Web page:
I knew what it was, but I didn't know what it was called. That's what I thought as I entered the elegant exhibition at the Grolier Club in New York. These magic movable circles, like some I'd played with as a child, are called "volvelles." The word is not in my 2,000-page desk dictionary. The sound is right, though. Volvelle - it feels like going around and around. (It's from the Latin,volvere, "to turn.") But it goes around with a purpose. One printed circle slides over another to expose answers to questions or to math problems.
It's a way to teach phonetics, put a 100-year calendar in the palm of your hand, or even inspire a CD-cover design (jazz guitarist Pat Metheny's "Imaginary Day").
As you circulate among the circles, the exhibition lives up to its title: "Volvelles: The Magnificent Art of Circular Charting."
Here are more than 120 volvelles, old and new, many on display for the first time. Could I make one? It should be easy to put together three wheels of words rotating on a spindle to give different combinations as they turn. But wait:
"There are volvelles that arrange their data peripherally, centrifugally, and radially," writes Jessica Helfand in "Reinventing the Wheel" (Princeton Architectural Press, 2002), which is all about volvelles. She put together this exhibition with William Drenttel. Some volvelles use circles and pointers. Some use lots of cutouts. Look on the facing page to see four volvelles - now often called "wheel charts" or "wheel graphs" - from her book.
Picasso and another artist, Dadaist Tristan Tzara, worked together on a "perpetual" poem in volvelleland. Maybe I could try something in the spirit of Dada, a word that is in my desk dictionary. "Dada" is an early 20th-century artistic movement of works "marked by nonsense, travesty, and incongruity."
April is National Poetry Month. What could be more fitting than to celebrate it with a haiku volvelle? Haiku? Yes, because The Home Forum has a tradition of haiku, and this Japanese form of verse has a symmetry perfect as a circle. A haiku consists of 17 syllables in unrhymed lines of five, seven, and five syllables. Traditionally, haikus tend toward the natural world. As in:
Staring in the lake
I saw a school of minnows
laughing up at me
But for our present purposes, how about:
Show me a volvelle
and I'll show you a circle
that tells a story
(Count the syllables. Did I get it right?) Note that the volvelle haikus have interchangeable parts that make sense or nonsense but never "no sense" as you turn the wheels. You can add your own haiku in the spaces provided so it can be interchanged, too. Or use this as a pattern to make a volvelle from scratch. For this month only, you can download and print out a free copy of this volvelle template at: www.csmonitor.com/kidspace.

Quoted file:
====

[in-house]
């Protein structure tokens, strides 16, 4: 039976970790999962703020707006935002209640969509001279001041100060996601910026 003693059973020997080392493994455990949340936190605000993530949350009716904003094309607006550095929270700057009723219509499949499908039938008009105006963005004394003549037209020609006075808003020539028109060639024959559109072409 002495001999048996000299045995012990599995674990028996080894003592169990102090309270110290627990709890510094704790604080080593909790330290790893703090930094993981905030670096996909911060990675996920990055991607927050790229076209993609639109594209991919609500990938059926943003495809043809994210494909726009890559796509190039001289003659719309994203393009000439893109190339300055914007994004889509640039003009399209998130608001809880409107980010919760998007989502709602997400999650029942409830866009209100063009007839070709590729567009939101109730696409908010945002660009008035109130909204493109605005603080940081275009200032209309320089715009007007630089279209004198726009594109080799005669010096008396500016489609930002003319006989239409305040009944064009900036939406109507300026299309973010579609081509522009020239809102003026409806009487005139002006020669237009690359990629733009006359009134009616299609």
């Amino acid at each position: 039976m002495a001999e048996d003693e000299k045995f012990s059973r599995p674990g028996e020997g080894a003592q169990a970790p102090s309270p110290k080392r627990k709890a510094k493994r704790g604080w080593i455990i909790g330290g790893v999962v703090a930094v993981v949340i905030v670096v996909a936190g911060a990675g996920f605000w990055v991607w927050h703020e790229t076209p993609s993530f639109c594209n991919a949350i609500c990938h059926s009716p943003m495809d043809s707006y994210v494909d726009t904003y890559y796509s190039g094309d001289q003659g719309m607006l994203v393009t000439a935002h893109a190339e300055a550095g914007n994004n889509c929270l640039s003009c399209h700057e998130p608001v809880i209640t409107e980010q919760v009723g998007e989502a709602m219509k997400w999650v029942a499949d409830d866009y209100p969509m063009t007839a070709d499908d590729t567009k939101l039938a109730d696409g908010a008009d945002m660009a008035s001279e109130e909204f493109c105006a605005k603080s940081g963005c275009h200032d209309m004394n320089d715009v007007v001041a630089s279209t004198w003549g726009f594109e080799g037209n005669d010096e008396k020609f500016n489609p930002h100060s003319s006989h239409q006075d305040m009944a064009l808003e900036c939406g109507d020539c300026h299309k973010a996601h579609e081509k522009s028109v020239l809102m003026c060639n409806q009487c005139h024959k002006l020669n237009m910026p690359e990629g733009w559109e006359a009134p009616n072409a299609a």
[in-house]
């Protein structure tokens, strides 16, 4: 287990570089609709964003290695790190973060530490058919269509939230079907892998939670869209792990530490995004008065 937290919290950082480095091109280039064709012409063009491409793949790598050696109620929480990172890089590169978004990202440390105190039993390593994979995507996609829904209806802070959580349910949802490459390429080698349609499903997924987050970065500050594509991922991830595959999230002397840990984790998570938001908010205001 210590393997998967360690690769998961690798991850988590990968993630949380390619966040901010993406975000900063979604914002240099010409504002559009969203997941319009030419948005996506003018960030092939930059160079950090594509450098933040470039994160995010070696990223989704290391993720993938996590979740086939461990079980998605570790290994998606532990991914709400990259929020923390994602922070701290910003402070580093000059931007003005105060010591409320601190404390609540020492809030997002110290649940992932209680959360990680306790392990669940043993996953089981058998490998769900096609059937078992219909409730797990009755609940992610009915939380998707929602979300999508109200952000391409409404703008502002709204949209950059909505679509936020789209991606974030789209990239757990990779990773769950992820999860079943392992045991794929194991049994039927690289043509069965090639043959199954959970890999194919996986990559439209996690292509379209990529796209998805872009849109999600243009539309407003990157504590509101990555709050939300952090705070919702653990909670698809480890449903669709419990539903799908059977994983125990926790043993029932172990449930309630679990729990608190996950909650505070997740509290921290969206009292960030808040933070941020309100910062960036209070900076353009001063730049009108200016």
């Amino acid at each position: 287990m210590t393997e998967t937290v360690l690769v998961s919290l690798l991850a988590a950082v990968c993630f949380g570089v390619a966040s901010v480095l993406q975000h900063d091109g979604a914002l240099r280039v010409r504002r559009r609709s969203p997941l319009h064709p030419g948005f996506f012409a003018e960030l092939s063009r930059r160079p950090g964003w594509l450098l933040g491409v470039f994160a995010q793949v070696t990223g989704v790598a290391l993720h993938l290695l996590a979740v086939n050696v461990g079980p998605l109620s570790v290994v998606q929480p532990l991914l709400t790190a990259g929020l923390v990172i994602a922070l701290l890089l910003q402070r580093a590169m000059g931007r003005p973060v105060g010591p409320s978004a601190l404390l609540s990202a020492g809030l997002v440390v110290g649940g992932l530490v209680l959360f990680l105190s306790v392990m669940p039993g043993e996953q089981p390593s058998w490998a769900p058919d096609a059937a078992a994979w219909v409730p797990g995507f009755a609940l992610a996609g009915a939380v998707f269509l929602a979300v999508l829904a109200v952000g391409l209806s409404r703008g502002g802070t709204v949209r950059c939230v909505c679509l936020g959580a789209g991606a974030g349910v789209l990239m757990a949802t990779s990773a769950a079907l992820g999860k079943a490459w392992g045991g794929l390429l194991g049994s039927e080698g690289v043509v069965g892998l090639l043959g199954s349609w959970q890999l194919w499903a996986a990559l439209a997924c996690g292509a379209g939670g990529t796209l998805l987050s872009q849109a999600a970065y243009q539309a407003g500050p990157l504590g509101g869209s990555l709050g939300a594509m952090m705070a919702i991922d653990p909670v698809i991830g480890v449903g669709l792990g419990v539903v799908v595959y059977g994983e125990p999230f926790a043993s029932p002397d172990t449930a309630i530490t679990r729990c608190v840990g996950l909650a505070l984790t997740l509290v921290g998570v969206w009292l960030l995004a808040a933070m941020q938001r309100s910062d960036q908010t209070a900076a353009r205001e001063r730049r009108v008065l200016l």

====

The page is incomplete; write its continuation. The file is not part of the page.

They've been used for centuries to measure, record, predict, and calculate everything from star locations, to military history, to what to make with the food in your fridge. The earliest one dates back to 1306. It was an astrological table in a book written by a Spanish scholar named Raymond Lulli. The table had two movable pieces of parchment attached through their centers with thread.
Almost two centuries later, in 1540, a German mathematician and astronomer named Peter Apian published a scholarly work titled "Astronomicum Caesareum" ("Astronomy of the Caesars"). It was a lavish book with 36 hand-colored woodcuts, 21 of which included volvelles for computing planetary positions. Some had six rotatable dials. Tiny pearls on silk threads served as sliding indicators on some of the circular charts. Revolving paper wheels were well represented in astronomy books through the Renaissance. (Indeed, volvelles that show the positions of the stars at various times of the year are still popular today.)
Volvelles (often called "wheel charts") were especially popular in America from the 1930s to 1950s. They were used as educational guides in schools, tourist giveaways in gas stations, even as prizes advertised on the back of cereal boxes that you could send away for. A 120-volvelle exhibition at the Grolier Club in New York, titled "Volvelles: The Magnificent Art of Circular Charting," is on view through April 24.
- By Owen Thomas